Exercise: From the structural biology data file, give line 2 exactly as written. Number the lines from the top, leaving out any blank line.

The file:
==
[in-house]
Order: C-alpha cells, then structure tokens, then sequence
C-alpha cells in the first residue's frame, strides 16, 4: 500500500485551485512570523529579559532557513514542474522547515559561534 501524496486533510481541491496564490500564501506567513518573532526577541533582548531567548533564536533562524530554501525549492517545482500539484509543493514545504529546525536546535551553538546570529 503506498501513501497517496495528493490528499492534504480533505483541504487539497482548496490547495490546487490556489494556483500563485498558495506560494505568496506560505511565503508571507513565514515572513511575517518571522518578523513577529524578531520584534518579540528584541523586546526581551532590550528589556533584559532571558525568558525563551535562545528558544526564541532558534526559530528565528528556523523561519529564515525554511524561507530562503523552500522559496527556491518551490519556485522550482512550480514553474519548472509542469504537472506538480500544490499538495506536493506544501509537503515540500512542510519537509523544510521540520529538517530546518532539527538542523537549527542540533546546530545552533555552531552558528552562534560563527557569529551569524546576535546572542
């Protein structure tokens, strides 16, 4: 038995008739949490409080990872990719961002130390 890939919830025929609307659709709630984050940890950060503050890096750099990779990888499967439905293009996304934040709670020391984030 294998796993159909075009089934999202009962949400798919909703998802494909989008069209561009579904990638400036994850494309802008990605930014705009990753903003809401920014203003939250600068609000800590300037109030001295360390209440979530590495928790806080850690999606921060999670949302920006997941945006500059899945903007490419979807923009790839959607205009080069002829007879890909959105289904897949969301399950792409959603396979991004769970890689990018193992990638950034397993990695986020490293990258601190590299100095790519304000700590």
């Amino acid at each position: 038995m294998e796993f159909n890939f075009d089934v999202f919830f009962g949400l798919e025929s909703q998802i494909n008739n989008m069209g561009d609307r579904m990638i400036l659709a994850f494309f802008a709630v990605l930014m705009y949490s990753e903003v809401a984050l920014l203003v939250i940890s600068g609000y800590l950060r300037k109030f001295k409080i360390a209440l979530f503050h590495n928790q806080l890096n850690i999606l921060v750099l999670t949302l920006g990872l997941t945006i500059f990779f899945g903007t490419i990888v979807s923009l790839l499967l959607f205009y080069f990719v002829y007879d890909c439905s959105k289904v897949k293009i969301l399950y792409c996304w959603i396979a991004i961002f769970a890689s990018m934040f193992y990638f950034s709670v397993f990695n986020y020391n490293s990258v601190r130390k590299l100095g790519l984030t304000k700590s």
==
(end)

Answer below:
Order: C-alpha cells, then structure tokens, then sequence